I don’t know about your kiddos my dear mommy friend, but just like the character Max in the book “Where The Wild Things Are”, my boys tend to create a rumpus!
You know how it magically happens when you need to get something important done? Even a simple phone call without being interrupted can be impossible to accomplish at times.
I admit that in moments of desperation, I have hidden inside closets and bathrooms while having a phone conversation for the sheer sake of sanity.
“Mom! Mom! Are you in there?”
—— No, but she will be back soon! ——
One night the boys were, let’s just say, a tad out of control. My husband had been traveling for a couple of days due to his church ministry. I had 2% of patience left.
I gave the boys a bath while mentally convincing myself that raising my voice was not accomplishing progress. As I glanced over at the boys laughing and splashing in the tub, the image of Max appeared in my mind.
I remember how much I enjoyed this book as a little girl. I used to laugh at the things Max would say and do. My favorite part was when Max escaped to his room and a forest grew that unlocked a grand adventure.
Children’s literature is an enormous passion of mine. My teaching style has always been to connect a book to a lesson. When choosing a book, I look for meaningful messages that are both relatable and powerful.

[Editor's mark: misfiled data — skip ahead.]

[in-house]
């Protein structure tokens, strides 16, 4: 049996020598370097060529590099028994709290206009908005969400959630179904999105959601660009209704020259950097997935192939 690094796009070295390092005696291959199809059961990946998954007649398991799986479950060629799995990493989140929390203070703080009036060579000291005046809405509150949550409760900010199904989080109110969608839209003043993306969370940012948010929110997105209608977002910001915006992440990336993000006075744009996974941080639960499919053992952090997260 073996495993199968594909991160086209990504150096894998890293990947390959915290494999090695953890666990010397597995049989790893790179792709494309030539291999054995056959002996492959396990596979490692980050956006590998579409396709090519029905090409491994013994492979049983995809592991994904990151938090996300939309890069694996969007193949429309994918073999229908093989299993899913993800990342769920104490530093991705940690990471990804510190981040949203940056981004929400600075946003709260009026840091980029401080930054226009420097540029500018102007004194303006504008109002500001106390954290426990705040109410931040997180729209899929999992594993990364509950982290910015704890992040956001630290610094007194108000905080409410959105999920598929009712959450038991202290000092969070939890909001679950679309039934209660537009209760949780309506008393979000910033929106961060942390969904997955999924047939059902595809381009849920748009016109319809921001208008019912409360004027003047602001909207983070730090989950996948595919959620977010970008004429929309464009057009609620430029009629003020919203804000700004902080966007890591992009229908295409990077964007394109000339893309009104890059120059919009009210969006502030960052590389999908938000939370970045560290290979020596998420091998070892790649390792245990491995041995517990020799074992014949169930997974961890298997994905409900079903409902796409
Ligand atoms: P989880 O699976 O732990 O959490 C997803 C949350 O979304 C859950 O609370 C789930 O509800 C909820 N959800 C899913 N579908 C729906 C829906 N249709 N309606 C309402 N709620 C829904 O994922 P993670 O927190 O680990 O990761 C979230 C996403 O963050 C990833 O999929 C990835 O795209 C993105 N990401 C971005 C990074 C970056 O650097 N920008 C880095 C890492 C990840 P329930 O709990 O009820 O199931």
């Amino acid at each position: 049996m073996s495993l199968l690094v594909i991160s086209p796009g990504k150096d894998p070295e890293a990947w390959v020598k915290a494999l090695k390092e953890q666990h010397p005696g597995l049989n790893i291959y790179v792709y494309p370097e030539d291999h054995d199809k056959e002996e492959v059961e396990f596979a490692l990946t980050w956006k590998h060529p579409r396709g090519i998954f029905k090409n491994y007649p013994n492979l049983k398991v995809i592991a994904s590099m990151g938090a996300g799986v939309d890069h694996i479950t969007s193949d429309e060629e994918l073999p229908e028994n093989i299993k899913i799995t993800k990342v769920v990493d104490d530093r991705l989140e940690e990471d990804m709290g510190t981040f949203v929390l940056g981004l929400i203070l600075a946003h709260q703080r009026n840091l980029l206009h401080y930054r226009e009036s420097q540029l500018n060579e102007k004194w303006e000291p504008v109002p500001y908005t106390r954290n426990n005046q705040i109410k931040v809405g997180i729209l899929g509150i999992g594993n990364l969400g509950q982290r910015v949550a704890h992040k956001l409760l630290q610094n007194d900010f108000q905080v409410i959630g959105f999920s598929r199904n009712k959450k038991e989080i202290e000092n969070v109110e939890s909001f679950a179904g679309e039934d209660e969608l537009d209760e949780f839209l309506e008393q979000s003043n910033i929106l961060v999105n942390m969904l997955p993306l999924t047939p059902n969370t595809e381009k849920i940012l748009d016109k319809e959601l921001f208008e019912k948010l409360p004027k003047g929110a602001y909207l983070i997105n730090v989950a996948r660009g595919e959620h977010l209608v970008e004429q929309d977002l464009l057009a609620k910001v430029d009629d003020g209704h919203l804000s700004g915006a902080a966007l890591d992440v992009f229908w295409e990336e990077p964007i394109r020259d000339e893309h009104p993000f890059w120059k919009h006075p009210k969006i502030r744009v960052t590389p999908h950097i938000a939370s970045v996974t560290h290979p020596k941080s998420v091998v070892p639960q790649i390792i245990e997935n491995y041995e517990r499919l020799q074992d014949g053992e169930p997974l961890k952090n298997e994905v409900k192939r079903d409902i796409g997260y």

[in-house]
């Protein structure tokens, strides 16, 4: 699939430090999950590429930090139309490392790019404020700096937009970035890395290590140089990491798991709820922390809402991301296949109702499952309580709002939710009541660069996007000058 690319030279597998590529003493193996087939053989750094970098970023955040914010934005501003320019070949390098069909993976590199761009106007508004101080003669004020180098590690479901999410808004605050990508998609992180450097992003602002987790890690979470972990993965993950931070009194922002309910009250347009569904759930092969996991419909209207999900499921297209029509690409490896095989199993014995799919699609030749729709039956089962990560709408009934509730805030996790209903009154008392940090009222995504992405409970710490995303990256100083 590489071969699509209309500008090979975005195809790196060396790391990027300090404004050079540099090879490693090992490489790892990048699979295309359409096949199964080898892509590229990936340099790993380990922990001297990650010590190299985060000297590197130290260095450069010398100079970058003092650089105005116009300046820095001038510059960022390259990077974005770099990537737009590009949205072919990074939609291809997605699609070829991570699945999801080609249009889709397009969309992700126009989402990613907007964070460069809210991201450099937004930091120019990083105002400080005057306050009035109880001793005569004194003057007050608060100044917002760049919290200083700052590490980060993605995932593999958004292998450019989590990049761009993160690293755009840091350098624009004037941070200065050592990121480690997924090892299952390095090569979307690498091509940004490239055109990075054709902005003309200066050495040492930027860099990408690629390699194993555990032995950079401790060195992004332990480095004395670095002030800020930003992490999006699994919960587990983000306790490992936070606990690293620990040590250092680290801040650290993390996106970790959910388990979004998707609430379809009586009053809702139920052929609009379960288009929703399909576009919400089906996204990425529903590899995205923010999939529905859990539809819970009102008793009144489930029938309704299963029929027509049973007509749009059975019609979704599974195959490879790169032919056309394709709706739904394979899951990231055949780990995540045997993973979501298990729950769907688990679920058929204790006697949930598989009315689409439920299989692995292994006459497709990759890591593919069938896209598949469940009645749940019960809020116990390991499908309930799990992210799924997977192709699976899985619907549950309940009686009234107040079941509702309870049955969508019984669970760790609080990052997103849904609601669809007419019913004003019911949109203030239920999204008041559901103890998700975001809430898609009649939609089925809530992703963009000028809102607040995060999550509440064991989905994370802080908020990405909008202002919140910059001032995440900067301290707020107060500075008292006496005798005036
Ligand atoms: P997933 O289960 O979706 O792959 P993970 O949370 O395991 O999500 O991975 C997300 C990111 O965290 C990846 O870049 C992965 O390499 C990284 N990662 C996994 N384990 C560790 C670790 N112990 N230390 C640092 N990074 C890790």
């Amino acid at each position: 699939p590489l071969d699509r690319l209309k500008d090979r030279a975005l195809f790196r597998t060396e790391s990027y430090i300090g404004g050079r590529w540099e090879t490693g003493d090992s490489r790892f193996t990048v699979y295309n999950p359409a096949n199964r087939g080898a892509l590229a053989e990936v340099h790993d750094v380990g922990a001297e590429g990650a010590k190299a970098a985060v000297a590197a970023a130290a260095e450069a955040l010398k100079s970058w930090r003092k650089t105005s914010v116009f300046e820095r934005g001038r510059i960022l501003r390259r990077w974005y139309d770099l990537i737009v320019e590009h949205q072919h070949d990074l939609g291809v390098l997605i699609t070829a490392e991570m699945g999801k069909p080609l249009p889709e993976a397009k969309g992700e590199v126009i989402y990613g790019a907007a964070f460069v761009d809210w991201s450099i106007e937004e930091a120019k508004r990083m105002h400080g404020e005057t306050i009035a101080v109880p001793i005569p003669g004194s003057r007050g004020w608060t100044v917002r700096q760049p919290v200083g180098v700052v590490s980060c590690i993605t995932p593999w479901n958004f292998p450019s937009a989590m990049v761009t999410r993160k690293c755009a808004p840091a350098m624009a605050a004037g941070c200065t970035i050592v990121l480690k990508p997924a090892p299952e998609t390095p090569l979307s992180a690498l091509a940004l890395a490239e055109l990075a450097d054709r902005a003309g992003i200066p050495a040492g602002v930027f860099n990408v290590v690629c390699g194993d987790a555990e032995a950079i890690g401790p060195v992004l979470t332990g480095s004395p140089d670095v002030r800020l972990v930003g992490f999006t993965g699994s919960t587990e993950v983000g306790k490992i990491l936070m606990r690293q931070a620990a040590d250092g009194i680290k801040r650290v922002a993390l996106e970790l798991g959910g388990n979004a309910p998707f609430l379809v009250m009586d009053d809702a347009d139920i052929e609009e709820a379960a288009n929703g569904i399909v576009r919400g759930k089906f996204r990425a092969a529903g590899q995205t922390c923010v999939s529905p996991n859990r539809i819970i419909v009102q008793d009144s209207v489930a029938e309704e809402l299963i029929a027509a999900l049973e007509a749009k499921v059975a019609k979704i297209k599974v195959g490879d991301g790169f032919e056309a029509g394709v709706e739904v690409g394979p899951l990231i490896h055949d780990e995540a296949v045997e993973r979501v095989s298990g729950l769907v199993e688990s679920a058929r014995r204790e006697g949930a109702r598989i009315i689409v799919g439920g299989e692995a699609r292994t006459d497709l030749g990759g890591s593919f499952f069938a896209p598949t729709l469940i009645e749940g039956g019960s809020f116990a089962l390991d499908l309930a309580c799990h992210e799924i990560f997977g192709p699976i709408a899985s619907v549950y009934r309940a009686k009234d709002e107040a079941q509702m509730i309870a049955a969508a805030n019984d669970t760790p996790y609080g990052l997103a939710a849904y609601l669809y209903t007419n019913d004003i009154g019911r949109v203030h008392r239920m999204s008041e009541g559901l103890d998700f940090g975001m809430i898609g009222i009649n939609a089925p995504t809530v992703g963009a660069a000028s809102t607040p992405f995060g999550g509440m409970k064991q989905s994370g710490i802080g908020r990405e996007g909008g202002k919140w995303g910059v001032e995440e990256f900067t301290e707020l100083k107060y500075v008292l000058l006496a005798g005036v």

We all climbed on to my bed and I pulled out the book. My oldest volunteered to read.
I highly recommend having this classic treasure in your home library. The artwork is vividly captivating and it was awarded The Caldecott Medal.
They story is about a mischievous young boy named Max who wears a wolf suit. His mother calls him a “wild thing” and Max tells her “I’ll eat you up!” He then gets sent to his room without supper.
Max uses his imagination to escape. A forest grows and grows until “the walls become the world all around.” He then sails off in a boat until he comes to a place “where the wild things are.”
Max tames these wild things with a magic trick. They make him the king, have a big rumpus, then he sends them off to bed without supper.
He begins to feel lonely and wants “to be where someone loved him best of all.” He then sails back to his room where he finds his supper waiting for him and it’s still hot.
The boys would giggle with gleam in their eyes throughout the story. I absolutely love watching their expressions.
My oldest proclaimed, “I would never say, I’ll eat you up! That Max is pretty wild!” My youngest would make comments like, “Wow! Those are nice monsters, look at their smile! I want to go play and tame them too!” My youngest is a bit more mischievous.
My oldest suddenly leaned over and gave one of his bear hugs that I LOVE ever so much. He said, “Mom, we were wild tonight like Max. I am sorry.” Then Josh exclaimed, “Yes mommy! We were crazy like Max, but we love you!” Then he jumped on my back, placing his arms tightly around me. I just love those back hugs!
Tears filled my eyes and I too apologized for raising my voice and not being patient. I explained that moms and dads often forget we all had a little Max inside of us when we were children.